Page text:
How do I assign specific data points in an array to a new array?

I am trying to learn how to script/program in mathematica and I am retyping some simple C and FORTRAN programs into Mathematica as a way to learn. I am writing a Monte Carlo code to calculate the value of pi. In the method attached a 10000x2 dimensional array is created using table with values ranging from 0 to 1. The magnitude of each row of the array is determined inside a For loop and if it is greater than 0 it is rejected and if it is less it is used in the running tally that is divided by the total number of points and then multiplied by 4 to give an estimate of pi. On top of calculating pi, I would like to create two more arrays to use in a list plot. In a second array I would like to store values of the first array that met the rejection criteria and in third array I would like to store values that were rejected, so I can plot the rejected points as red and the accepted points as blue. However, no matter what I try Mathematica will not seem to let me transfer points from the first array titled "vector". I am attaching the current code to this question that effectively calculates the estimate of pi. If anyone can show me how to transfer the rejected points to another array as determined inside the For loop I would be very grateful.

[counter, samples, a, vector, tally, pi, tally2] counter = 1; samples = 10000; tally = 1; a := Random[Real, {0, 1}]; Timing[vector = Table[a, {i, samples}, {j, 2}]; For[i = 1, i <= samples, i++, {If[Norm[vector[[i]]] < 1, tally++, ""]}]; pi = (tally/samples)*4 // N] 

-
Please take a look at this mathematica.stackexchange.com/q/18393/193, and this mathematica.stackexchange.com/q/18/193. You're using the wrong paradigms ... –  belisarius Oct 25 '13 at 5:06

This should get you started:

Generate your 2D points:

arr = RandomReal[1, {100000, 2}];


From there Select points that fall within a quarter of a circle:

cir = Select[arr, Norm[#] < 1 &];


Now compute Pi

N[4 Length[cir]/Length[arr]]


This gives:

3.14292


As you increase the number of points, your approximation of Pi will be better.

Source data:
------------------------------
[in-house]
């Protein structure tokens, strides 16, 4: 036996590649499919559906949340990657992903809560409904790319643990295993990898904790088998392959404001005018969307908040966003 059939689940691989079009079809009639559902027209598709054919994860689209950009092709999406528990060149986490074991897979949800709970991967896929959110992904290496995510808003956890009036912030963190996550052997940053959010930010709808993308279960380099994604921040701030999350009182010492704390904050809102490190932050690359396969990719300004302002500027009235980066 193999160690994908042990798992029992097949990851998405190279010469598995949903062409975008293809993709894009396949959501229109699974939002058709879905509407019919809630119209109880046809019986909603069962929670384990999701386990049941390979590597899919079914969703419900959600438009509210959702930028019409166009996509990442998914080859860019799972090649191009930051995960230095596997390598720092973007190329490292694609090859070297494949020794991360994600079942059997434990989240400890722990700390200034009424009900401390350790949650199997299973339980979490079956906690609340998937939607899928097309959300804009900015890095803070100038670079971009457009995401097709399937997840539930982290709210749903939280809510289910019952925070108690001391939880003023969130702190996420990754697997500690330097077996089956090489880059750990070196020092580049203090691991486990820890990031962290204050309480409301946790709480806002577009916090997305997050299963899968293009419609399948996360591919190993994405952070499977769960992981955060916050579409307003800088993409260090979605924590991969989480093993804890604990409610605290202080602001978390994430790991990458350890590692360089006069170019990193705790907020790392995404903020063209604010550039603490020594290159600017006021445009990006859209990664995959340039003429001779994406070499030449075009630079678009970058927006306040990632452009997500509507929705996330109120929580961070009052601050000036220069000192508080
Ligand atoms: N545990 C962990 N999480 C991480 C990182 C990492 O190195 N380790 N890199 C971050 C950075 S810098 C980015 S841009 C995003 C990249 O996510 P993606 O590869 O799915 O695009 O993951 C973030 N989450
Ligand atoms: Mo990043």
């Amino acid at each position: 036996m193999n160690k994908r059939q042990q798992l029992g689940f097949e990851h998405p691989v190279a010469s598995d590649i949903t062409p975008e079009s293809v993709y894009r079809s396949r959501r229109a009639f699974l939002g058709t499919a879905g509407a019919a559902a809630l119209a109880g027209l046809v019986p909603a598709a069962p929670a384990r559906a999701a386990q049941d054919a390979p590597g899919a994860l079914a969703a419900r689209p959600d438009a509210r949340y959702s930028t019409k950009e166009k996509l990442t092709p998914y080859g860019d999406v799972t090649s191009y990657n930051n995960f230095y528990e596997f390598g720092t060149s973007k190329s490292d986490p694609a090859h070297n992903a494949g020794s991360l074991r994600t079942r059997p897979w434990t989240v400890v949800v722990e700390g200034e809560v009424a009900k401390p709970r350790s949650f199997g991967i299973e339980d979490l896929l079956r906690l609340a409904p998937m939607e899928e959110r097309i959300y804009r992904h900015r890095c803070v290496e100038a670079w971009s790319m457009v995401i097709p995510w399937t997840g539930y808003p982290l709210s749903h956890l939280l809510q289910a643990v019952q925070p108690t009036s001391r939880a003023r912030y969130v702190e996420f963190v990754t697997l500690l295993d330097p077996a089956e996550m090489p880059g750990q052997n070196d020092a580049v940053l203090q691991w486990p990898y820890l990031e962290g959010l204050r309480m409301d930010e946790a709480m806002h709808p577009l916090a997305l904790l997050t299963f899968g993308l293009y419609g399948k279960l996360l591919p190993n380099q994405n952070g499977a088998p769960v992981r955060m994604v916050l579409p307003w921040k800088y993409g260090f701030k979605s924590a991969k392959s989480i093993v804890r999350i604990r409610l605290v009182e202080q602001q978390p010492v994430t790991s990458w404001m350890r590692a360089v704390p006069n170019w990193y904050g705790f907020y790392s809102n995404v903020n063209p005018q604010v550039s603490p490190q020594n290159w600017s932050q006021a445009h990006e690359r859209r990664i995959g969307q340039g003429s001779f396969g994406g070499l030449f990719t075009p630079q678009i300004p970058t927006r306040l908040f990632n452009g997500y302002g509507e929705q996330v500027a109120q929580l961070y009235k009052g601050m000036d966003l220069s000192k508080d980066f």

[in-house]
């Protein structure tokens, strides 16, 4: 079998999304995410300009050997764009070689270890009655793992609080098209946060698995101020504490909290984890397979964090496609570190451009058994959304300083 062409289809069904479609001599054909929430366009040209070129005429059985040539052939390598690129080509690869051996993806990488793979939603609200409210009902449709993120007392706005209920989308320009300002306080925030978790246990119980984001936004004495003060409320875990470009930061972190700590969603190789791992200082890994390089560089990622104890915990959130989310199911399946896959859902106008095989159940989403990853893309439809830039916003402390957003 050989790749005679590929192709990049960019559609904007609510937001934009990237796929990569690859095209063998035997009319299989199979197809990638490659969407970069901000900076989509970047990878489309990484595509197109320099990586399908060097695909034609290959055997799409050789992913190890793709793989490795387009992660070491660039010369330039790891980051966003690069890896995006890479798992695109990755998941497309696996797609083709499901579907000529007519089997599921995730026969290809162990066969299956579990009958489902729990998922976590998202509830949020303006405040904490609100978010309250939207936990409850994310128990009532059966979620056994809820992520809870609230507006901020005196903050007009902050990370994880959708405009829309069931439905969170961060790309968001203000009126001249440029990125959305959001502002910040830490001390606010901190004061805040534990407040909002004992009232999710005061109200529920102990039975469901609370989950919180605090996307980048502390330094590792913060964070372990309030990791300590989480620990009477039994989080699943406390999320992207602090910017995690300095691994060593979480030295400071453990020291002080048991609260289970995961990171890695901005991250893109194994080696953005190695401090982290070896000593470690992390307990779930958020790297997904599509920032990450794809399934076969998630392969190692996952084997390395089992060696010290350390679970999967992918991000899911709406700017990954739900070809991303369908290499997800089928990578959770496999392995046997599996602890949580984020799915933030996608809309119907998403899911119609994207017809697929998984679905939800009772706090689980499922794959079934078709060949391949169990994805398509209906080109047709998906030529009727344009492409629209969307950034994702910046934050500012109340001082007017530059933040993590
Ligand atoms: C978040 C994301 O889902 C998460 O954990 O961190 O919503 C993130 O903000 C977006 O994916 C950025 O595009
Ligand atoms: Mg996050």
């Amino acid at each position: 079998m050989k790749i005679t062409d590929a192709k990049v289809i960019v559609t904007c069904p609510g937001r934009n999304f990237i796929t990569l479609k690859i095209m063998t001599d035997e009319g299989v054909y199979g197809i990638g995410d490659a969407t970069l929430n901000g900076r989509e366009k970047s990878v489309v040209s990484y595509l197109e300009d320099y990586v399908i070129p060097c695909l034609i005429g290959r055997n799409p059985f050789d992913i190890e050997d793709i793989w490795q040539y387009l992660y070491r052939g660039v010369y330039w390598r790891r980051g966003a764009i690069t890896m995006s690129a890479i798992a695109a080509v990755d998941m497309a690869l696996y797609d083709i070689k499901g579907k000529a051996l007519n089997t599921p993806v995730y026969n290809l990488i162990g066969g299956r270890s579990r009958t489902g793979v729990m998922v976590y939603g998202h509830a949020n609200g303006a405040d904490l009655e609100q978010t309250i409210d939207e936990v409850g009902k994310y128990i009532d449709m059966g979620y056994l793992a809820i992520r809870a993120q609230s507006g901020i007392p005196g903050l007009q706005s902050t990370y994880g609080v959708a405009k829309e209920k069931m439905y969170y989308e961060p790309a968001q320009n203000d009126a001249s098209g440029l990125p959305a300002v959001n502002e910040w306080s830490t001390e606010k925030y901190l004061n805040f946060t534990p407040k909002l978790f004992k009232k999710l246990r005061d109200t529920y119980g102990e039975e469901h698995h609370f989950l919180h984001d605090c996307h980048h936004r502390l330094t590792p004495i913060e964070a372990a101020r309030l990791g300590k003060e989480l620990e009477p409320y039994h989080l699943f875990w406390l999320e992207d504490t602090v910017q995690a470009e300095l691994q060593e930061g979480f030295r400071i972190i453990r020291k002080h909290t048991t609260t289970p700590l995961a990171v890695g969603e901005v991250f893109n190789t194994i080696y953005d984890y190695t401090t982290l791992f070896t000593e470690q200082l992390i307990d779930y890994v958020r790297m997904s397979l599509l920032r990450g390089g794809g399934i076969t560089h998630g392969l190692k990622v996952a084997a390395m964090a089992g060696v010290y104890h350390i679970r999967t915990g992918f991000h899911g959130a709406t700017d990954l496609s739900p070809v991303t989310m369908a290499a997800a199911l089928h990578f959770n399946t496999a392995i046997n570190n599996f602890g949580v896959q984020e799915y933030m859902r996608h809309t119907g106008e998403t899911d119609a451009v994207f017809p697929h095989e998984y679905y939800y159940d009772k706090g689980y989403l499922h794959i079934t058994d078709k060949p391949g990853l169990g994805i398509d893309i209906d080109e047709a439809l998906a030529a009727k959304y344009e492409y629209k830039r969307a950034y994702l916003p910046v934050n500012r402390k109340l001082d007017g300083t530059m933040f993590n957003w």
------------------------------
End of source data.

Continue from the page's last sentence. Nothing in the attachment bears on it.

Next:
You can even plot the two regions as follows:

Graphics[{If[Norm[#] < 1, Red, Darker[Green]], Point[#]} & /@ arr]


-
Thank you, I was not even aware that the Select function even existed much less how to use it. I also did not even think to use the length function. Your comment was a big help in my learning process, thank you. –  Jon Oct 25 '13 at 5:40
@Jon. Glad I could help. Note that you can up vote an answer if you like it and you can also select one of the answers that you feel was most helpful to you. Welcome to Mathematica stackexchange. –  RunnyKine Oct 25 '13 at 5:51
I will do that. Would you mind also helping solve a minor mystery for me? I know the general theory behind the # and & symbols but there are a few things perplexing me in your example. As I understand it the code will reference a # to a & symbol and the variable to the right of the & symbol. However, in your second line of code there is nothing to the right of the & symbol. Also in the last line there is a /@ to the right of it. How are these symbols working? –  Jon Oct 25 '13 at 6:03
Also it will not let me add a like to your comment, I have to have a 15 reputation in order for the web site to allow this. –  Jon Oct 25 '13 at 6:04
@Jon see this: mathematica.stackexchange.com/questions/18393/… –  RunnyKine Oct 25 '13 at 6:26
arr = RandomReal[1, {100000, 2}];

wherepi` is $\pi$ approximation